The recent plant by the British government to generate desperately needed cash by privatising the English national forests didn’t come to me as a surprise since the current incumbent is turning into some traditional hardline Tory force rather than trying to find a new path in the UK politics. However, leaving party politics to one side, the commotion caused by the selling off plan set me thinking. I’ve lived in England long enough to understand why people were so against it, but for a Finn this whole debate sounded like waste of time. Of course land and woodlands alike are both privately and state-owned. What’s the big deal?
The big deal about trees in England is that there are hardly any proper forests left in this urbanised and barren landscape. And that’s something I’ve never got used to while living here. Yes, there is some wild and beautiful landscapes in the British isles but most of them are treeless. I admit it, at hearth I’m still one of the forest people. My spirit and soul abides with the pine, birch, spruce, rowan, alder and aspen mixed woodlands that go on forever and are not just bushy patches in the middle of habitation and agricultural lands. Not only do I value forests for their timber and monetary value, but also for the crops of berries and mushrooms that they yield. Picking these yields is both free and so relaxing and therapeutic, that after a day spend on foraging you really do feel rejuvenated and find yourself breathing with ease. No wonder our ancestors worshipped trees and forests, and thought there were spirits occupying every living creature. I suppose in the grand scheme of things they were right.
But back to picking humble berries and mushrooms. I have come to realise that knowing the land and customs that go with it are talked as an ancient skill in England! I think this is a measure of how long the country has been industrialised. I hope that Finns continue to understand the asset we have in the humble knowledge of mushrooms and not just focus on the monetary value of timber industry. Another curious thing that reveals how long England has been urbanised is the plenty of survival programmes on English television. To my knowledge these have yet to take the prime-time slots in Finland. I think this is because, whether we Finns like it or not, in Finland the ‘survival’ and wondering the wild is yet to be shrouded in mystery or treated as antiquity. Most Finns still, I think, feel comfortable in woodlands. I for one feel home in them.
There is also another, maybe more historical angle, to the growing alienation of woods in the minds of English. In Anglo-Saxon culture, especially literature has created this image of forests being places of dark, deadly and foul spirits. Particularly at winter. This not quite true in Finland. I would argue that most Finns find the notion of scary pine forest a bit, well silly. Even at winter the forest are alive and although they definitely are a lot quieter than at peak of summer there is something almost uplifting in their majestical stillness. They truly are places to recharge your batteries.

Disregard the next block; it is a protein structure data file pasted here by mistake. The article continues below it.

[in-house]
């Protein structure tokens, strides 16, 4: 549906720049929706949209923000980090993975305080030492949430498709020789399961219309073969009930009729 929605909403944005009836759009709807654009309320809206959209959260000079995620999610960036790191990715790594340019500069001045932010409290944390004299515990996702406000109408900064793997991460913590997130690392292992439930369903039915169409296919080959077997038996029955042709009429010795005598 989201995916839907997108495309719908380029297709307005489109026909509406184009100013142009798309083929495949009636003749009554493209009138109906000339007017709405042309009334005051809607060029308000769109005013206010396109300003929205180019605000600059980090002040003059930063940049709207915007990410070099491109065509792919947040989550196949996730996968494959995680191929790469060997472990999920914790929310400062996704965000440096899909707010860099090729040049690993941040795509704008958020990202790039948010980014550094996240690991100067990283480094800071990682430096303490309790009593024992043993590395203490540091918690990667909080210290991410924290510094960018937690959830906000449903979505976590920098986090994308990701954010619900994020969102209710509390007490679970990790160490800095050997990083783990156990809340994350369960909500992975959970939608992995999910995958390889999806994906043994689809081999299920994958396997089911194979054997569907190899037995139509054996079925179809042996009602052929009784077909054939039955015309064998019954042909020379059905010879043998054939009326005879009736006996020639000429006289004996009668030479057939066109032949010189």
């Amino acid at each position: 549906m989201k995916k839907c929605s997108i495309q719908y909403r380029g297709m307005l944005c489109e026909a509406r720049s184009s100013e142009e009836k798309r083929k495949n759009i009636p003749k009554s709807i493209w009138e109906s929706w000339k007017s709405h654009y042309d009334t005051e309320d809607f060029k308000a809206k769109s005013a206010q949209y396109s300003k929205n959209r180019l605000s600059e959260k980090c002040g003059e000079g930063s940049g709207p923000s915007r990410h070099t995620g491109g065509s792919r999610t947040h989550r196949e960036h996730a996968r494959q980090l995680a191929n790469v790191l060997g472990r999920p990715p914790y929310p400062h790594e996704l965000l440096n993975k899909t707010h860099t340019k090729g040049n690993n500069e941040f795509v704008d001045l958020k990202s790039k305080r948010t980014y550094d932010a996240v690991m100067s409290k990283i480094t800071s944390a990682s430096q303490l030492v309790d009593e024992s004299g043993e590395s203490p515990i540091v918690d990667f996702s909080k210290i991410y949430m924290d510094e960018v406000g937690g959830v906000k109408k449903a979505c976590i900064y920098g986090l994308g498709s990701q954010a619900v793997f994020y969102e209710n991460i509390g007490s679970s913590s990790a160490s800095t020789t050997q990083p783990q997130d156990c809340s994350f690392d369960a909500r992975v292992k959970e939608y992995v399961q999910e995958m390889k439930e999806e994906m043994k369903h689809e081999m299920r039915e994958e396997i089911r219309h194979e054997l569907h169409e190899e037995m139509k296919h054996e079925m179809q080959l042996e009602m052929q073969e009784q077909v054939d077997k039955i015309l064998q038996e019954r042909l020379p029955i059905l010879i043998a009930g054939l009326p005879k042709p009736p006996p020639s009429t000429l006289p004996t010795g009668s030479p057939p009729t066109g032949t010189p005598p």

So back to the uproar caused in England by the government’s plans to sell off state own forests to private owners. I really think, given the tradition of strict ownership rules, “what’s mine isn’t yours” attitude to land, people in England deserve a place where they can relax and get to know nature and share that knowledge with their children. Fortunately in Finland even though land is privately owned to some extent that doesn’t prevent anybody from entering forests and picking up mushrooms or berries regardless who owns the land they grow on. ‘Jokamiehenoikeus’ is something that every Finn knows about and has learned to take as granted. But as is the case in England free access to roam the land around us is not something that has come to be without a long campaign by group of enthusiastic hikers. And yet this ‘right to roam’ does not extent to everywhere. To restrict access to land is an alien concept to me. It is strange to think that on my holidays in Finland I couldn’t pick up a bucket and go foraging blueberries in the woods. If that freedom was taken away from me, it would feel as if some ages long and sacred umbilical cord has been cut off and something precious is lost forever.
Let’s hope the British government seriously rethinks it’s position on land privatisation. The least the ministers can do is to make sure that free access for recreational purposes is maintained and even better extended. Like the native American chief once said:
“What is this you call property? It cannot be the earth, for the land is our mother, nourishing all her children, beasts, birds, fish and all men. The woods, the streams, everything on it belongs to everybody and is for the use of all. How can one man say it belongs only to him?”
21/02/2011: For those out there interested in British forests, I found an informative blog which lists all the main woodlands in the UK and shows their size as well as location! Please check Gabriel Hemery‘s brilliant and woody 🙂 blog site.